Letter to the Editor| Volume 19, ISSUE 1, P92-93, January 2018

Platypnea-Orthodeoxia Syndrome Masked by Delirium in an 85-Year-Old Woman

Published:November 28, 2017DOI:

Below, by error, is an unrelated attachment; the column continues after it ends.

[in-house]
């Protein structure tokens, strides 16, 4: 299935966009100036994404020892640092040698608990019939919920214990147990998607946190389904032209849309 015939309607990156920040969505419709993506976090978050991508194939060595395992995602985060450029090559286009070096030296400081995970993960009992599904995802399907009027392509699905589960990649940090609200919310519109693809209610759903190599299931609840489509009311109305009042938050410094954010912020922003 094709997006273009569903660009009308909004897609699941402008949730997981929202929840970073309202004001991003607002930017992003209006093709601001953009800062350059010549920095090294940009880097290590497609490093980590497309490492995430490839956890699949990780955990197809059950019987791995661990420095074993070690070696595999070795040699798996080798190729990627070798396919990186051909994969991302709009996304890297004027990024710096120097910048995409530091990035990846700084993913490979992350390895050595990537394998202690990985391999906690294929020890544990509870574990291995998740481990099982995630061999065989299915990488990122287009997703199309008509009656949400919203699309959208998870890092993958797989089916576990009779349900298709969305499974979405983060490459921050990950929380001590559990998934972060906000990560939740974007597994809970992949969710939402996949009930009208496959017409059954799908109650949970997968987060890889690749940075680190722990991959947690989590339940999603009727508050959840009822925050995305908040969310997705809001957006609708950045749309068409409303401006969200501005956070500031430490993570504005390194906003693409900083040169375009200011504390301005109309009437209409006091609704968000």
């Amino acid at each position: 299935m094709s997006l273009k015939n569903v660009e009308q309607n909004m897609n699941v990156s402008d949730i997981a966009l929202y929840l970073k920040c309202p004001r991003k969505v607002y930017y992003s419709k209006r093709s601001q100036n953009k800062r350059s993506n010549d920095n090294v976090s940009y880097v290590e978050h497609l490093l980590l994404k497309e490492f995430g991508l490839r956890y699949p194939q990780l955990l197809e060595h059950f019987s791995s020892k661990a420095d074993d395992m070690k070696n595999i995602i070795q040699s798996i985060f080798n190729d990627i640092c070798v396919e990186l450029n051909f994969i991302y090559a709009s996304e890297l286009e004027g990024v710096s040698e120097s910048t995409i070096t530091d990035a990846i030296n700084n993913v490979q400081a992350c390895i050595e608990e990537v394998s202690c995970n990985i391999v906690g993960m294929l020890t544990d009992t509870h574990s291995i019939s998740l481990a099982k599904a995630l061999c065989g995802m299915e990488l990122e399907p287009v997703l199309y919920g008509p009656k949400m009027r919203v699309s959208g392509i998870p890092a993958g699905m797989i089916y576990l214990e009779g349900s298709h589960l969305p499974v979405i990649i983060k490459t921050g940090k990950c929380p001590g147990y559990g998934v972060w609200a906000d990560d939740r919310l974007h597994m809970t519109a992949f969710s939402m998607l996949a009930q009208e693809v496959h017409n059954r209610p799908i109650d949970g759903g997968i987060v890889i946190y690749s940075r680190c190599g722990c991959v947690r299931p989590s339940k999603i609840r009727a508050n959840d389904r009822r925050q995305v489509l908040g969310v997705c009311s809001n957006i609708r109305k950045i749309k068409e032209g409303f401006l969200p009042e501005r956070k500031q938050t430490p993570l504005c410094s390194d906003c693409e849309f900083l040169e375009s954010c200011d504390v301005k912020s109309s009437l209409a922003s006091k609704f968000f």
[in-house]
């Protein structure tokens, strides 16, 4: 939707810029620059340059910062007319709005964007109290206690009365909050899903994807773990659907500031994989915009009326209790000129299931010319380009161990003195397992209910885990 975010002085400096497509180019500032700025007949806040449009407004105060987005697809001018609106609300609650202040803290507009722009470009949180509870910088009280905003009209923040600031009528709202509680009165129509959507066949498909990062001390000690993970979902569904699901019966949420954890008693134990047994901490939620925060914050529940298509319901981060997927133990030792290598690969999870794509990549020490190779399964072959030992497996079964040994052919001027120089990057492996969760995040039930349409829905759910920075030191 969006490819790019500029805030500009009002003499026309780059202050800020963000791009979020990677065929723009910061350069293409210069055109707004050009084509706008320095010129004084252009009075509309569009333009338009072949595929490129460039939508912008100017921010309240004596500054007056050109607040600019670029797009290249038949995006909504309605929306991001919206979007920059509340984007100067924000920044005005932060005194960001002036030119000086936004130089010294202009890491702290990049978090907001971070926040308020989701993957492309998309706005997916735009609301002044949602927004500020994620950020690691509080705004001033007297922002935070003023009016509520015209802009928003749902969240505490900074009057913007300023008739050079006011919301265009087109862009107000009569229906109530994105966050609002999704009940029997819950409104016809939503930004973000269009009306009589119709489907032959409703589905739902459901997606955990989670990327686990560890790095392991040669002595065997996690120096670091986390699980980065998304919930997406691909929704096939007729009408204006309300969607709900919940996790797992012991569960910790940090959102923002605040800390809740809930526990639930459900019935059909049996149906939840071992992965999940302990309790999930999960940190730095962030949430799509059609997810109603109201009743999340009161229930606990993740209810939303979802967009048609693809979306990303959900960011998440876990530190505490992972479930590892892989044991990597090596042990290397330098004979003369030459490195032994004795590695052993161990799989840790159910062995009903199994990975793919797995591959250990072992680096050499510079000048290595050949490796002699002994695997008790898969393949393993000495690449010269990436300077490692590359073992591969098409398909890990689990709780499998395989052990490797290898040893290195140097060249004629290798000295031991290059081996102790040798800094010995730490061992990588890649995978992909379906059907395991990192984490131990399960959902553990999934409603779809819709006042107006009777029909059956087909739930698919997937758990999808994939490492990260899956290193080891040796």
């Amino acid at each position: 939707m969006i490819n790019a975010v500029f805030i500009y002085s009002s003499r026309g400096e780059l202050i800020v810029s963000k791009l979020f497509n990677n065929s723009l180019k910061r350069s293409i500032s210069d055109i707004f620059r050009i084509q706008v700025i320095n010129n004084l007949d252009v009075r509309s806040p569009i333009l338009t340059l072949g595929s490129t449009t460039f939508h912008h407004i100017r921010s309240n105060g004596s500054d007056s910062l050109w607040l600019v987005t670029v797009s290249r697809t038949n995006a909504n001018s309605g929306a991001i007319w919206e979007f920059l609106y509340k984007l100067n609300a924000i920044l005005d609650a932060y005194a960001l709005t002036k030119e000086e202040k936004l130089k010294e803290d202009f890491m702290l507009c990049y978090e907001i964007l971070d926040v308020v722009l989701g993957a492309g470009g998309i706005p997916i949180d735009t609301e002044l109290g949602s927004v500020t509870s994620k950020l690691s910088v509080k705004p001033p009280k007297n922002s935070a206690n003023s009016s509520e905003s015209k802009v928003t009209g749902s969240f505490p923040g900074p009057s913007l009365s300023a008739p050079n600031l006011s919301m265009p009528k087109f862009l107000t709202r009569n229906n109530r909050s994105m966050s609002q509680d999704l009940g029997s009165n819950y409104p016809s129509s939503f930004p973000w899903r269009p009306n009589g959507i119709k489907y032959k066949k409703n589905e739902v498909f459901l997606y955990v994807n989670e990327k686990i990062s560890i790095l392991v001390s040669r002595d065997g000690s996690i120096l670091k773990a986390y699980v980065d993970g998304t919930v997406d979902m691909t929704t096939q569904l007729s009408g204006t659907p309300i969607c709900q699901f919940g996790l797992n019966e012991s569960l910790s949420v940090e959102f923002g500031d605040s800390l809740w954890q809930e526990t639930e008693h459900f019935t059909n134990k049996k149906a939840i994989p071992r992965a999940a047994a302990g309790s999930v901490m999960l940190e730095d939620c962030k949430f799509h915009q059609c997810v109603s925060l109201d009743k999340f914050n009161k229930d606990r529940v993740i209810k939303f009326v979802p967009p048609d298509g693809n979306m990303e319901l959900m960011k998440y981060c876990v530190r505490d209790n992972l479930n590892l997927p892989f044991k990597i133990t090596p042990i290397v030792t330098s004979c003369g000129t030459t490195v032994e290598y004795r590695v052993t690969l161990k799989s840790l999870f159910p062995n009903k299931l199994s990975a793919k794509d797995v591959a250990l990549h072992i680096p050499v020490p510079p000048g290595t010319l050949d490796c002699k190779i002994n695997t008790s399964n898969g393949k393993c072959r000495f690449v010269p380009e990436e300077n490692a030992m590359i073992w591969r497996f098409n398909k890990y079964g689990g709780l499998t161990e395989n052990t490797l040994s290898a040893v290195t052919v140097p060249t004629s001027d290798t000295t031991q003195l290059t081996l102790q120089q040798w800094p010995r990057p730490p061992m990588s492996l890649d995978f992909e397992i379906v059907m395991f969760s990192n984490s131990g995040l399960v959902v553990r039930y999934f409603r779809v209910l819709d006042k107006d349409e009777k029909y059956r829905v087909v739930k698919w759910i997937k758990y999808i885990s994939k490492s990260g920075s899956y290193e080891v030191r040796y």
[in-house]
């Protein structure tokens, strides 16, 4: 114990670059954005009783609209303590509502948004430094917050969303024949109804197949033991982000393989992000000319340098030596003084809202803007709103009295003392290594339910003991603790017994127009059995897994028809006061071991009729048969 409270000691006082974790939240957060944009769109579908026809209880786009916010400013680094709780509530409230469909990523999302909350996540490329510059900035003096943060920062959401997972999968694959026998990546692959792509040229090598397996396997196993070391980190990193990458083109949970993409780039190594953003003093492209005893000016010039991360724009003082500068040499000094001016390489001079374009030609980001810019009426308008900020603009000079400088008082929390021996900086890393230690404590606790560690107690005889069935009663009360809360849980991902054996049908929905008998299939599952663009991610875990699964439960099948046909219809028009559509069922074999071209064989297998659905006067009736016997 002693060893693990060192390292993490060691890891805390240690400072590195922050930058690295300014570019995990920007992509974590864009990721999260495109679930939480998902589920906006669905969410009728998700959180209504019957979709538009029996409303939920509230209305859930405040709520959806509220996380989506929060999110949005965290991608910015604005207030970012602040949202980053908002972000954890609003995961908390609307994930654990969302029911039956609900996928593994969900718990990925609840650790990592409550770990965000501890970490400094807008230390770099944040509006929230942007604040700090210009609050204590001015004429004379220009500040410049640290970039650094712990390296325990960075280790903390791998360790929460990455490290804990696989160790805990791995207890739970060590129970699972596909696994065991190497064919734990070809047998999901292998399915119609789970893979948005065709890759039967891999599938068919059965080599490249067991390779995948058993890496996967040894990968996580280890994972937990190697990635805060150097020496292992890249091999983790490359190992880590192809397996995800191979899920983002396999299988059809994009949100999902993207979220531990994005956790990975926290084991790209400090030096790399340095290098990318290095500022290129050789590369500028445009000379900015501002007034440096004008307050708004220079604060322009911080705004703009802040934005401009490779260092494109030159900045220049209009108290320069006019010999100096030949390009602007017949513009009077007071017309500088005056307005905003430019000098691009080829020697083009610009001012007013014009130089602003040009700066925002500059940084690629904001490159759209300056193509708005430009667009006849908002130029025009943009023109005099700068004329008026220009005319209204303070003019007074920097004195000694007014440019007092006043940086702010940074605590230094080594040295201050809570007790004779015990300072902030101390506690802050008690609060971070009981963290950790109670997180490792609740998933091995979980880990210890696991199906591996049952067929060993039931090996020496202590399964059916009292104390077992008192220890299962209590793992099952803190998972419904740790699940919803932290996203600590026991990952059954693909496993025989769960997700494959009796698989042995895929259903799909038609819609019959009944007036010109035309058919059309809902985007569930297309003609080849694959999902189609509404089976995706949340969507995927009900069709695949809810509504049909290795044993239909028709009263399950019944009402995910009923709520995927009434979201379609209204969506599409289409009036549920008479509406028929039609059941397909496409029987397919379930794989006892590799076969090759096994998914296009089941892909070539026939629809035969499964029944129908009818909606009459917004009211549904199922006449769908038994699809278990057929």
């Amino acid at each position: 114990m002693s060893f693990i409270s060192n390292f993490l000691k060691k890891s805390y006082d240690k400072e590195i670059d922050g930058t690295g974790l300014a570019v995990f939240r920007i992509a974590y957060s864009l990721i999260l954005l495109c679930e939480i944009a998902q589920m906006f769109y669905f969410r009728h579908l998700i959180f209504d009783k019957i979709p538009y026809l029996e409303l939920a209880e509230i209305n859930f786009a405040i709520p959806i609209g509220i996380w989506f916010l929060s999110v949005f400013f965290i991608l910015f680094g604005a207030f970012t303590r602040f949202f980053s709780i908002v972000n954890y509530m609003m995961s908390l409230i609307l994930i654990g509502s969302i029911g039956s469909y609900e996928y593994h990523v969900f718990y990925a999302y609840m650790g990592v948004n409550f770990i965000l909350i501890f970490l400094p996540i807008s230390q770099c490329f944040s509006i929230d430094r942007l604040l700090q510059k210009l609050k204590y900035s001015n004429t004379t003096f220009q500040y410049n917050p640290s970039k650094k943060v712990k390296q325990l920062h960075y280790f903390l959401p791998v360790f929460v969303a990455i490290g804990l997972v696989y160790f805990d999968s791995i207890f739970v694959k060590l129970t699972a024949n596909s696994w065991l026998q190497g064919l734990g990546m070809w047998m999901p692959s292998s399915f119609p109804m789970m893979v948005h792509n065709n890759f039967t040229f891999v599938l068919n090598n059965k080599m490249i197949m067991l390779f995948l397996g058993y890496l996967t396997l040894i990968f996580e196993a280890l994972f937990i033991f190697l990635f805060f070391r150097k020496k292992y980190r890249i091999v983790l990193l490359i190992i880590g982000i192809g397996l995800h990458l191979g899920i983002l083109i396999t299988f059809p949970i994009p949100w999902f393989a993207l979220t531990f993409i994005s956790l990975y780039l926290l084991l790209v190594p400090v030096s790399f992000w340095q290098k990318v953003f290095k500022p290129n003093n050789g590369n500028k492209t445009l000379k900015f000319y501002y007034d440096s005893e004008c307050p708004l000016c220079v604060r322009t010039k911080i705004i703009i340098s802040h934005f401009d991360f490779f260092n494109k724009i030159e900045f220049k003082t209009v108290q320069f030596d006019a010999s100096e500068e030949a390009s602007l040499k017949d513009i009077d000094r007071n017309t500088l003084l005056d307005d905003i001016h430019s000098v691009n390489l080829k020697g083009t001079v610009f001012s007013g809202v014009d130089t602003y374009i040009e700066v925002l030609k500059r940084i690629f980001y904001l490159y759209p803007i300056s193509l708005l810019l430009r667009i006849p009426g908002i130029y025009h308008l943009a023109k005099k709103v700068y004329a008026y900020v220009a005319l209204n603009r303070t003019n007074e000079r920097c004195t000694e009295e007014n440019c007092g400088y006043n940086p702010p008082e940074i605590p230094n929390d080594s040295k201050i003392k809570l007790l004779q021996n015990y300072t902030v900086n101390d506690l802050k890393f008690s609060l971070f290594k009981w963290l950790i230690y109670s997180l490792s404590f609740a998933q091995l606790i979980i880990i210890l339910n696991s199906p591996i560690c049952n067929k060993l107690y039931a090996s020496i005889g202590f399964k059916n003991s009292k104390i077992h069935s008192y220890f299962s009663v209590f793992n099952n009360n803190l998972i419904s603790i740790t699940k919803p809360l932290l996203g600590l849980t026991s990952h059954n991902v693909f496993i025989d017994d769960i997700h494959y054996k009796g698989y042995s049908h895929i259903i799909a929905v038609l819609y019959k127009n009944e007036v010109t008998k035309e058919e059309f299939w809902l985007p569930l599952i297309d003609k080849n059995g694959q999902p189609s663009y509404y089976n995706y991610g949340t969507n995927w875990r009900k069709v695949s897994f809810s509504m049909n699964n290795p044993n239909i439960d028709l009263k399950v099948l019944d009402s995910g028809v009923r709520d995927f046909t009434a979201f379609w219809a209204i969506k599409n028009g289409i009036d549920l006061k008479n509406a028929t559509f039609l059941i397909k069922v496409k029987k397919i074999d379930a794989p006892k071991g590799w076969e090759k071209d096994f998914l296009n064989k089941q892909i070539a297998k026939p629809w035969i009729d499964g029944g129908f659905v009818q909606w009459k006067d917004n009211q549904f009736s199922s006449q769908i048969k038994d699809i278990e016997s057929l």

On February 3, 2016, an 85-year-old woman was brought to the emergency department (ED) because of mental confusion and intolerance of the sitting position, which had begun suddenly 2 days before. She had been wheelchair-bound for the past 9 years after a stroke that had left her with mild left-sided hemiparesis but without cognitive impairment. According to her medical records at the ED, she was initially found hypoxemic (SO2 = 75% in room air) and disoriented. She was diagnosed with pneumonia, and because there was major improvement regarding her oxygenation after hydration (SO2 = 94% in room air), she was discharged home with a prescription of oral amoxicillin-clavulanate. Six weeks later, during an ambulatory consultation her family reported that she had remained confused and agitated especially during the night and that the patient became distressed every time they attempted to sit her up. They had to offer her food while she was lying down on her bed because she would not tolerate the upright position at all. During consultation, she had an oxygen saturation of 86% in room air while recumbent and was referred for hospital admission on the same day for the assessment of her hypoxemia and other possible organic causes of her mental status change. Platypnea-orthodeoxia syndrome (POS) was determined the cause of her orthostatic intolerance as even on oxygen therapy her oxygen saturation fell from 95% to 84% when changing from decubitus to the upright position.
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